Djibouti - Life expectancy at birth, total (years)

The value for Life expectancy at birth, total (years) in Djibouti was 62.25 as of 2015. As the graph below shows, over the past 55 years this indicator reached a maximum value of 62.25 in 2015 and a minimum value of 44.02 in 1960.

Definition: Life expectancy at birth indicates the number of years a newborn infant would live if prevailing patterns of mortality at the time of its birth were to stay the same throughout its life.

Source: Derived from male and female life expectancy at birth from sources such as: (1) United Nations Population Division. World Population Prospects, (2) Census reports and other statistical publications from national statistical offices, (3) Eurostat: Demograp

See also:

Year Value
1960 44.02
1961 44.45
1962 44.87
1963 45.29
1964 45.71
1965 46.15
1966 46.63
1967 47.18
1968 47.79
1969 48.45
1970 49.14
1971 49.80
1972 50.42
1973 50.95
1974 51.41
1975 51.80
1976 52.15
1977 52.49
1978 52.84
1979 53.22
1980 53.62
1981 54.03
1982 54.43
1983 54.81
1984 55.16
1985 55.47
1986 55.76
1987 56.02
1988 56.26
1989 56.47
1990 56.66
1991 56.82
1992 56.93
1993 57.00
1994 57.04
1995 57.05
1996 57.04
1997 57.01
1998 56.99
1999 56.98
2000 57.01
2001 57.09
2002 57.22
2003 57.41
2004 57.66
2005 57.98
2006 58.38
2007 58.83
2008 59.33
2009 59.85
2010 60.37
2011 60.85
2012 61.30
2013 61.68
2014 61.99
2015 62.25

Development Relevance: Mortality rates for different age groups (infants, children, and adults) and overall mortality indicators (life expectancy at birth or survival to a given age) are important indicators of health status in a country. Because data on the incidence and prevalence of diseases are frequently unavailable, mortality rates are often used to identify vulnerable populations. And they are among the indicators most frequently used to compare socioeconomic development across countries.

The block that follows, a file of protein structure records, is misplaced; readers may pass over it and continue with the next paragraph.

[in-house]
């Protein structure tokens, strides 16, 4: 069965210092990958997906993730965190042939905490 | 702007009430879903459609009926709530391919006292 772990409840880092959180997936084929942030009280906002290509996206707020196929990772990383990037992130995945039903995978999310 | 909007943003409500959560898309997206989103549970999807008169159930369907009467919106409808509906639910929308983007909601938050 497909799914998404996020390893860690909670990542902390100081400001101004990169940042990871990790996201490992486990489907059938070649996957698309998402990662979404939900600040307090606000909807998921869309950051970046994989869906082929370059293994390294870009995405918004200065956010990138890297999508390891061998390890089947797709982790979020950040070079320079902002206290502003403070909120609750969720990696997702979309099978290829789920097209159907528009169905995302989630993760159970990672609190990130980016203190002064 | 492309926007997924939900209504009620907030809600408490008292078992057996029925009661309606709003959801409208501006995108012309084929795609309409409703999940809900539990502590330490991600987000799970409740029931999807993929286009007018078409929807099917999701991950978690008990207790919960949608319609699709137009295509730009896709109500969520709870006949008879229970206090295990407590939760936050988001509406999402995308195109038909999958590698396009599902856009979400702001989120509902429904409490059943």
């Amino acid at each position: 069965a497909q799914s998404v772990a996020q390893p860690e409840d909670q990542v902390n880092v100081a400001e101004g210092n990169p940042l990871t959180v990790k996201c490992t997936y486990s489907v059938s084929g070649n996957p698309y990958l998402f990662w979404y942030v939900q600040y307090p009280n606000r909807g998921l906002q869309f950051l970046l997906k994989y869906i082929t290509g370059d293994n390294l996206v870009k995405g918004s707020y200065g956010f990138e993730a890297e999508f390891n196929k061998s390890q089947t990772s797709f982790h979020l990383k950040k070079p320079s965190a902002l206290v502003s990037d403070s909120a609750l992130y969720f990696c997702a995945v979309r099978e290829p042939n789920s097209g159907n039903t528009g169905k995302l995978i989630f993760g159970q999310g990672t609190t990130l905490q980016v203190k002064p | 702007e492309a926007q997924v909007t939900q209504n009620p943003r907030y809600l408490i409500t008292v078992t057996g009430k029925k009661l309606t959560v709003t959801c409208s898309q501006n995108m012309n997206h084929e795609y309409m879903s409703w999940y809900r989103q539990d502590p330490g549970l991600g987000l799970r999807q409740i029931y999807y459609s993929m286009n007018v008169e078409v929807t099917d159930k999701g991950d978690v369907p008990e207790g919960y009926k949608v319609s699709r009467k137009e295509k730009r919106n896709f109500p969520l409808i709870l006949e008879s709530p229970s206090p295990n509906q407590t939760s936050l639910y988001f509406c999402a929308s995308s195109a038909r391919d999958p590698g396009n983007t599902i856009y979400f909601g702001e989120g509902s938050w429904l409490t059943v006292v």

Limitations and Exceptions: Annual data series from United Nations Population Division's World Population Prospects are interpolated data from 5-year period data. Therefore they may not reflect real events as much as observed data.

Statistical Concept and Methodology: Life expectancy at birth used here is the average number of years a newborn is expected to live if mortality patterns at the time of its birth remain constant in the future. It reflects the overall mortality level of a population, and summarizes the mortality pattern that prevails across all age groups in a given year. It is calculated in a period life table which provides a snapshot of a population's mortality pattern at a given time. It therefore does not reflect the mortality pattern that a person actually experiences during his/her life, which can be calculated in a cohort life table. High mortality in young age groups significantly lowers the life expectancy at birth. But if a person survives his/her childhood of high mortality, he/she may live much longer. For example, in a population with a life expectancy at birth of 50, there may be few people dying at age 50. The life expectancy at birth may be low due to the high childhood mortality so that once a person survives his/her childhood, he/she may live much longer than 50 years.

Aggregation method: Weighted average

Periodicity: Annual

Classification

Topic: Health Indicators

Sub-Topic: Mortality